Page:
For people living with type 1 diabetes (T1D), establishing insulin independence by implanting insulin-producing beta cells into the body would be life changing. But a challenge to this potential therapy lies in the body’s immune system, which recognizes the implanted beta cells as foreign entities or invaders and subsequently attacks them. Furthermore, the implanted beta […]
Researchers at the University of Alberta have reported that a two-drug combination, sitagliptin and pantoprazole, can restore insulin independence in some islet transplant recipients with early signs of transplant failure. The effect was not sustained after withdrawal of the drugs; there was lack of evidence for durable effects on beta cell function or increased beta cell mass. JDRF continues to support research to improve long-term islet transplant function and to promote beta cell regeneration in all people with T1D.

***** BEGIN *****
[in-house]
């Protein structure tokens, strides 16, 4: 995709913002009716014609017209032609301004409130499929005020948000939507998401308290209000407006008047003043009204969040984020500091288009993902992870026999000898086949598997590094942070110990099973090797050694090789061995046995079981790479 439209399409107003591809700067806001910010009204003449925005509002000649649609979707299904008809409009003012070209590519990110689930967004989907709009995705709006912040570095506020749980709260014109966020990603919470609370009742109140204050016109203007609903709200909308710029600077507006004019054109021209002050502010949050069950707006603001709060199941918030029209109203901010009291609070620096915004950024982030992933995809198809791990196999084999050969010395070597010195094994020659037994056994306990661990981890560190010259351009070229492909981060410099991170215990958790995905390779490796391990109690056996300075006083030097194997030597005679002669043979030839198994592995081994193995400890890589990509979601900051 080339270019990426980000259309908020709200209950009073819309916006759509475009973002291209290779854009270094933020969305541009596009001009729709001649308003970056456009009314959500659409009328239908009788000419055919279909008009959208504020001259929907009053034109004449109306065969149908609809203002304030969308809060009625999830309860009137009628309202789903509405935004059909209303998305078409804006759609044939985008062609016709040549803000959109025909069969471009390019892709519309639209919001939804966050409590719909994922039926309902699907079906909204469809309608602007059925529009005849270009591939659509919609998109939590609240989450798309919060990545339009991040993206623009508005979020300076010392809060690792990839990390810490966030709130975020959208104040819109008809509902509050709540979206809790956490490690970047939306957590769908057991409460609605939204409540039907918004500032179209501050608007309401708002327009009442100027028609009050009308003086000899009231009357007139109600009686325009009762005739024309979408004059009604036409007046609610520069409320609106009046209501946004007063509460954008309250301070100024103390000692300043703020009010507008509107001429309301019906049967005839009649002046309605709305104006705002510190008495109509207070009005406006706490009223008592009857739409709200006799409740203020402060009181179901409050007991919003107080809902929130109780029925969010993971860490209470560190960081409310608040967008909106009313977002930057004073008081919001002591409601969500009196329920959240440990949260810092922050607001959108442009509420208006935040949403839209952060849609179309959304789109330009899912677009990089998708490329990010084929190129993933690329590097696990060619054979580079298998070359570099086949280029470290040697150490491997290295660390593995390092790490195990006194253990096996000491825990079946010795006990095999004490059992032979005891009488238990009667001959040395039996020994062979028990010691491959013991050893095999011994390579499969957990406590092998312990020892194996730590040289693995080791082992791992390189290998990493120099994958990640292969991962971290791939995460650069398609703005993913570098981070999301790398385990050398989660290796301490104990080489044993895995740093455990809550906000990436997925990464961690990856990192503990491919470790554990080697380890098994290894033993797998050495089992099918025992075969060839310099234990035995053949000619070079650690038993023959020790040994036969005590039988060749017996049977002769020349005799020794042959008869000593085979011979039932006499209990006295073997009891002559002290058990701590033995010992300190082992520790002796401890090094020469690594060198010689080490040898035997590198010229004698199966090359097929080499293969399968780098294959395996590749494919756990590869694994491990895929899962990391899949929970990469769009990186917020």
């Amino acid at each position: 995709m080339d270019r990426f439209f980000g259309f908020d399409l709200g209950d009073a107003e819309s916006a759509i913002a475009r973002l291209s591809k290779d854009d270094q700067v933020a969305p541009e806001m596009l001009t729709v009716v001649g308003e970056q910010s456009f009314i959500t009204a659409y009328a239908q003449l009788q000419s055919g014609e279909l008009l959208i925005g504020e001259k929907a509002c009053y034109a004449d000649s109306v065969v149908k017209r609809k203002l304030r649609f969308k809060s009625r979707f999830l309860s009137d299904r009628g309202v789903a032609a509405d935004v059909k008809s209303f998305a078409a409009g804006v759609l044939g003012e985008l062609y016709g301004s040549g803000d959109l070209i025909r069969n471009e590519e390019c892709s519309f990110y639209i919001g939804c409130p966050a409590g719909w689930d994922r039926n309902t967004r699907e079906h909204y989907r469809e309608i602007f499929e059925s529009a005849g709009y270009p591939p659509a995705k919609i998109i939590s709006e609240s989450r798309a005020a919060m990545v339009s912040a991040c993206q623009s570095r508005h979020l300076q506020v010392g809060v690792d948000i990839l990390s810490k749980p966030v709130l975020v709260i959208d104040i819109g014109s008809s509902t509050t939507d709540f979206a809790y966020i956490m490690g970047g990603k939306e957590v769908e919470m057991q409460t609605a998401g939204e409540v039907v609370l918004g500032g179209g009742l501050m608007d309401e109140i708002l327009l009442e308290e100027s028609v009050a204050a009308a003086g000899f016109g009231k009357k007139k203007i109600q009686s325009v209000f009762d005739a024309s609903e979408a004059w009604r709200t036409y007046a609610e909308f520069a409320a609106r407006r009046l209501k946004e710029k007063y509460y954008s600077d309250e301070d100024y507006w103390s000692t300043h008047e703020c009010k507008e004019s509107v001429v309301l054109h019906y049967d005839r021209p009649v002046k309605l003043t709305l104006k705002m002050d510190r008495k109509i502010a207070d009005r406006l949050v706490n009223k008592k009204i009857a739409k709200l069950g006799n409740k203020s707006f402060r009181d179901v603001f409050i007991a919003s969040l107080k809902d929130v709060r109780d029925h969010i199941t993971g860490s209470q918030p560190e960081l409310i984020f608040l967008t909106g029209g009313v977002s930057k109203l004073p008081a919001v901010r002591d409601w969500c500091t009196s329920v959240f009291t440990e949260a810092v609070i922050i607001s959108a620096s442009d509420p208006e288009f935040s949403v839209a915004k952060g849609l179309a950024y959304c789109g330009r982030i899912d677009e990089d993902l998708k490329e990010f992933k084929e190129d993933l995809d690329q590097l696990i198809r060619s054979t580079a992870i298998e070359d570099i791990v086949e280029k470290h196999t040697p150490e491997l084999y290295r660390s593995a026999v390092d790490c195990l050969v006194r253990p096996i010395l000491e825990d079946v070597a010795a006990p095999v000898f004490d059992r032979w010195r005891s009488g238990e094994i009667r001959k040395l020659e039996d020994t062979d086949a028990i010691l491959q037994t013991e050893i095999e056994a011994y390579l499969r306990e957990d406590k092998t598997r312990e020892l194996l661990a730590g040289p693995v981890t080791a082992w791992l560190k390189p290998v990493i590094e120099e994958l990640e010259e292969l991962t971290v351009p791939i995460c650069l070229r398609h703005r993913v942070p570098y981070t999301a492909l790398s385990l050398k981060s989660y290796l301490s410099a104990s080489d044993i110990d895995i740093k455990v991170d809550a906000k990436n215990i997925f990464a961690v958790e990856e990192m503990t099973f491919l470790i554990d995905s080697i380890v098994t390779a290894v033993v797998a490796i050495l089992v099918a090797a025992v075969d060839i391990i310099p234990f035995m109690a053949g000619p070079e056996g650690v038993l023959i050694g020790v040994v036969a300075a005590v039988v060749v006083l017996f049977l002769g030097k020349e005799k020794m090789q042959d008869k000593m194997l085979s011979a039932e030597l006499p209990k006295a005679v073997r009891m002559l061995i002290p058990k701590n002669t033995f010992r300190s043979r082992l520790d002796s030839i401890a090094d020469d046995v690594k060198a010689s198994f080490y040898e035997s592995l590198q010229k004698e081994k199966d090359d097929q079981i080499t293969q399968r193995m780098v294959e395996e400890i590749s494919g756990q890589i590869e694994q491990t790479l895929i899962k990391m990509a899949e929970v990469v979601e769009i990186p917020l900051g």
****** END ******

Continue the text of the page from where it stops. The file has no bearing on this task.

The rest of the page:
The study demonstrates that, under the right conditions inside the body, human embryonic stem cells can be differentiated down the path to eventually becoming insulin-secreting beta cells.
Future tolerance induction treatments that are used in conjunction with islet replacement should factor in both of the major cellular players involved in immune responses, the T cells and the B cells.